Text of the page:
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Through these unprecedented times, we have a unique situation in our lives where our spaces and our social lives are as inactive as ever. The interactions with landscape and the spaces in between buildings isn’t a new conversation by all means. However it’s felt around the world now more than ever during the COVID-19 lockdown just how important these spaces are. Not just as a means to experience natural environments, but also the link that connects us as people, in our everyday lives.

Connecting with Design

The immediate question is how does Urban Design influence our health? A social experiment carried out by Charles Montgomery [1]. Which conducted various experiments where people were put into natural environments and social situations, and each time these situations resulted in positive results to mental health.

For example, one of the scenarios was two people being exposed to two certain conditions. One was set into a typical urban setting of traffic and concrete buildings. The other was set in a more natural landscape listening to sounds of nature. It found out that those more immersed in nature were more likely to donate to charity after the test, indicating a raise in mood by being in a more natural environment. [1]

[1] (www.academyofurbanism.org.uk 2015)

Further in his findings, it all came down too social connections, a major part in how a community feels about the place that it’s in is the connections to each other. And to respond to this, Urban Design should lead people into having healthier lives and relationships, and the key to this is developing social connections. [2]

[2] (https://thehappycity.com/ 2013)

Conclusion

Design that is natural and brings people together, is the way to a happier life. This is further backed up by Jen Gehl, [3] who found that people tend to ignore and even walk faster in front of blank, modern facades. As appose to natural frontages, where people will be more likely to stop and take a moment to be in the space.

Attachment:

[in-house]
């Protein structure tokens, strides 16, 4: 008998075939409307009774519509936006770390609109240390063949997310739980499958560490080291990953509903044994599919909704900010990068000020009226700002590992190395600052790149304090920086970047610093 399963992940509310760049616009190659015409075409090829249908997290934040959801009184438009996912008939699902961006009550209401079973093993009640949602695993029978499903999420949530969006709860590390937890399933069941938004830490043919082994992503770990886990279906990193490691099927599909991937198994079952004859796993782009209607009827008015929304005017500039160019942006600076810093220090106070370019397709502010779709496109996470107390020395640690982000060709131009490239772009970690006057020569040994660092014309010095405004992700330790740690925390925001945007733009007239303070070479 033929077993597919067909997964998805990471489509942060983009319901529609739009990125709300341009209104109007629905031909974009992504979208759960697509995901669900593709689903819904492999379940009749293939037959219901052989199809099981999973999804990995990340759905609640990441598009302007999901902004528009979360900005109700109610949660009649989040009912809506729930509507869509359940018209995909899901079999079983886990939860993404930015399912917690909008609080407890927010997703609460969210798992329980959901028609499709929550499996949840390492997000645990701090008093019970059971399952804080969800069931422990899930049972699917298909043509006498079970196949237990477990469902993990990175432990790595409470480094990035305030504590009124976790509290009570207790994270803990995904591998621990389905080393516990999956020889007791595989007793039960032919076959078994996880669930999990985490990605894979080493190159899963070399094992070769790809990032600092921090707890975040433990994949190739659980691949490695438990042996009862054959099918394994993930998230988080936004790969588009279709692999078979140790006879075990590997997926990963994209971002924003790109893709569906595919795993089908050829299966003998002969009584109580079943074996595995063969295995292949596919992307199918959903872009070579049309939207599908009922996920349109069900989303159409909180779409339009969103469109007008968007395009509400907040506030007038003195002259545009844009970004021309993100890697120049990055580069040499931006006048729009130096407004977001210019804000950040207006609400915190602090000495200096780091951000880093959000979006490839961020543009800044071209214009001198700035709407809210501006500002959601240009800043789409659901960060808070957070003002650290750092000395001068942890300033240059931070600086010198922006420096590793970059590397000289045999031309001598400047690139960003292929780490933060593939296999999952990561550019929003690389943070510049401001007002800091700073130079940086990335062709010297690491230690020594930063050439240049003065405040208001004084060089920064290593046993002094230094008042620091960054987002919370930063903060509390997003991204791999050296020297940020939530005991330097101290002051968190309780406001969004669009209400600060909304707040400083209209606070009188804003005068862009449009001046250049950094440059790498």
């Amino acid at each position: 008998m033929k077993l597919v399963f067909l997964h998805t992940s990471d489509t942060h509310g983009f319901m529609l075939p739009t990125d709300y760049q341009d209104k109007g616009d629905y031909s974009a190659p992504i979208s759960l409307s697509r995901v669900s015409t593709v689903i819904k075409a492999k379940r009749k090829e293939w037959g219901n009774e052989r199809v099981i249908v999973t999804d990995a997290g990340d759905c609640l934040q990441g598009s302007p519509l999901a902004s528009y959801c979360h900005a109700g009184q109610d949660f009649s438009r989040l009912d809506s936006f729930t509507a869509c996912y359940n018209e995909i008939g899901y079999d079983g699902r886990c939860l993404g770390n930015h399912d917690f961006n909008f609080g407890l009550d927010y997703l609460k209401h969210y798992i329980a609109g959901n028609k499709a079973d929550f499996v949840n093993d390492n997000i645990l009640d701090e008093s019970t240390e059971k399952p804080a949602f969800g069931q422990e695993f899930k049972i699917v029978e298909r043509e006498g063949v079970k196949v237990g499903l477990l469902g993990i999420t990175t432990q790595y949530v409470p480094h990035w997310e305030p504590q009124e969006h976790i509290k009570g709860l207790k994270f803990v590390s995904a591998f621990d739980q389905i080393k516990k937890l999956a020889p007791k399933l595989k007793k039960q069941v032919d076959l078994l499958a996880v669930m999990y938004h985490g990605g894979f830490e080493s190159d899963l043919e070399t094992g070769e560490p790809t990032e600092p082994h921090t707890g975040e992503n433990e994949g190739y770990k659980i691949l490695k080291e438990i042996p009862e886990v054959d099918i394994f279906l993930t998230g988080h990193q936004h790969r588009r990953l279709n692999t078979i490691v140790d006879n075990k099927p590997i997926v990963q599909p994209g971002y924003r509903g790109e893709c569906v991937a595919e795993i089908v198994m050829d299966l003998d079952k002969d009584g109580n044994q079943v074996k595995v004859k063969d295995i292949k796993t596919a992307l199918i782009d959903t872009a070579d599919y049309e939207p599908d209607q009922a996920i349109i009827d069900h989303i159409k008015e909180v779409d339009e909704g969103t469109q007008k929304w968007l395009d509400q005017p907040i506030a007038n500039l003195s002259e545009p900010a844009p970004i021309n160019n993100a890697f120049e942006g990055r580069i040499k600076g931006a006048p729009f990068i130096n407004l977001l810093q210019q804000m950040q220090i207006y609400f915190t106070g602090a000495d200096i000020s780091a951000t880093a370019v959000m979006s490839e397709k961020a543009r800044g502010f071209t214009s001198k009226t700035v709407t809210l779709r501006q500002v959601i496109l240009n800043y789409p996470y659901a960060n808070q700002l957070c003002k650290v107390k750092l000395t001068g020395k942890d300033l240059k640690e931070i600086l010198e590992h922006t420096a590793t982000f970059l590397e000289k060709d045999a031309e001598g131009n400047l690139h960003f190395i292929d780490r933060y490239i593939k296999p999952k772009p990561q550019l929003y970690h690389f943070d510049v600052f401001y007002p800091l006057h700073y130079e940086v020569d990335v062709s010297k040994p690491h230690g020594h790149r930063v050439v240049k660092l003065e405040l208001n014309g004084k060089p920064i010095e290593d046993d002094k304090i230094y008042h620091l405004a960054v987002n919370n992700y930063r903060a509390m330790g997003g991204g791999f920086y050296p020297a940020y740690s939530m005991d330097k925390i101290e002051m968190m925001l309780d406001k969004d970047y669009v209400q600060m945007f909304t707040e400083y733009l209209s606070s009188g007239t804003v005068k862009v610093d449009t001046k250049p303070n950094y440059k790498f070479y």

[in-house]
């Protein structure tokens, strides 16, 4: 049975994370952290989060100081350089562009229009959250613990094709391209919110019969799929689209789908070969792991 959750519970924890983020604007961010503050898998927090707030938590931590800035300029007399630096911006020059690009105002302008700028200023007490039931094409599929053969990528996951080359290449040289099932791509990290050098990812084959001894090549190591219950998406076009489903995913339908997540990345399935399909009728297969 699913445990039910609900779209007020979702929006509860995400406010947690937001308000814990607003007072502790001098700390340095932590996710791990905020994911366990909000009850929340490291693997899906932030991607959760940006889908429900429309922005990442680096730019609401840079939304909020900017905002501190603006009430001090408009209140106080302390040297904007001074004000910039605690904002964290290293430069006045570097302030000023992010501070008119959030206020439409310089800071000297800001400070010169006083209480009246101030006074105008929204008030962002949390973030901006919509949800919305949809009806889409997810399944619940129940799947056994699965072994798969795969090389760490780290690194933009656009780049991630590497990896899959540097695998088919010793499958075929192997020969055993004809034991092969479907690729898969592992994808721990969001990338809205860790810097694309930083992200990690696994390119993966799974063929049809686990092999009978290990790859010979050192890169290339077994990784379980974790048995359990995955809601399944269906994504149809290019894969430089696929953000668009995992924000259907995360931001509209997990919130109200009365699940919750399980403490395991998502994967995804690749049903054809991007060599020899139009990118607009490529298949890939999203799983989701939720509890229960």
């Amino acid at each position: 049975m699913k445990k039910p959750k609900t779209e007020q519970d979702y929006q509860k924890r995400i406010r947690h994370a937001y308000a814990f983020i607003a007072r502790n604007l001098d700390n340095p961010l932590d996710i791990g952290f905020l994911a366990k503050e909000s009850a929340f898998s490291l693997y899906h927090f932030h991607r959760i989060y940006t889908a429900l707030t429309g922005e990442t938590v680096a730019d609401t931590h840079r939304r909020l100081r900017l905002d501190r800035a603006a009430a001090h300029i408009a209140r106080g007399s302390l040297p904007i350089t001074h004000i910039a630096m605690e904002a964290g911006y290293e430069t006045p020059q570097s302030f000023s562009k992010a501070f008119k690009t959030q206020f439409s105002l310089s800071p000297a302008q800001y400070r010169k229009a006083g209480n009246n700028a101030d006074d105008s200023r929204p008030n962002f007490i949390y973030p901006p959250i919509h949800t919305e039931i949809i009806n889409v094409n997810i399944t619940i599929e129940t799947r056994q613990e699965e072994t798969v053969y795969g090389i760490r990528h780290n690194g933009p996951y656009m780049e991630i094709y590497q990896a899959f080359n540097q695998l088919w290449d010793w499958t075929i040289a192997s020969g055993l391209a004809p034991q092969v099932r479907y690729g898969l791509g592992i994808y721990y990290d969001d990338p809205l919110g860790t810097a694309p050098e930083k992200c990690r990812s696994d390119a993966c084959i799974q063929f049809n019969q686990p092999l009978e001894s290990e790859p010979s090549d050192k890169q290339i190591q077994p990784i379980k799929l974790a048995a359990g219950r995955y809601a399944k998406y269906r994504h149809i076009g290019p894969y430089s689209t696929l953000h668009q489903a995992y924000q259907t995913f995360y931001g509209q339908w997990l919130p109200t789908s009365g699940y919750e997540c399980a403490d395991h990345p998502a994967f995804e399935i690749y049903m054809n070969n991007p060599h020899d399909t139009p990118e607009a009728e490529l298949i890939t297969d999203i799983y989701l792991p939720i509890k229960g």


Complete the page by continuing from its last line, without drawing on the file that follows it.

Design has this effect on people, whether conscious or sub-conscious, but it’s clear that our sense of place lands an impact on our emotions and actions. Hence, why lockdown can be a very challenging time, without the spaces to connect us, and the people to meet us there, it’s clear to see the implications to mental health that is caused when these spaces are taken away.

[3] (worldlandscapearchitect.com 2013)


References:

[1] Montgomery, C., (2013). The Happy City experiment (online). https://thehappycity.com/project/the-happy-city-experiment/ Accessed: 19/05/2020

[2] Montgomery, C., (2013). Happy City: Transforming Our Lives Through Urban Design: Penguin.

[3] Gehl. J., (1971) Life Between Buildings: Island Press; 6th edition (31 Mar. 2011)

[4] Ford. L., (2000) The Spaces between Buildings: Johns Hopkins University Press

[5] Lynch, K., (1960). The Image of the City. Cambridge: The Technology Press & Harvard University Press.

Figure list

[1] Academy of Urbanism (2015) Journal / Happy City (online) https://www.academyofurbanism.org.uk/journal-happy-city/ Accessed: 19/05/2020

[2]  Montgomery, C., (2013). The Happy City experiment (online). https://thehappycity.com/project/the-happy-city-experiment/ Accessed: 19/05/2020

[3] World Landscape Architect (2013) Reimagining Kensington Street in Sydney (online) https://worldlandscapearchitect.com/reimagining-kensington-street-in-sydney/#.XsfaAWhKiUm Accessed: 20/05/2020

[4] The Conversation (2020) Social isolation linked to higher levels of inflammation – new study (online) https://theconversation.com/social-isolation-linked-to-higher-levels-of-inflammation-new-study-132564 Accessed: 21/05/2020

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School of Architecture
Planning and Landscape
Newcastle upon Tyne
Tyne and Wear, NE1 7RU

Tel: 0191 208 6509

Email: nicola.rutherford@ncl.ac.uk


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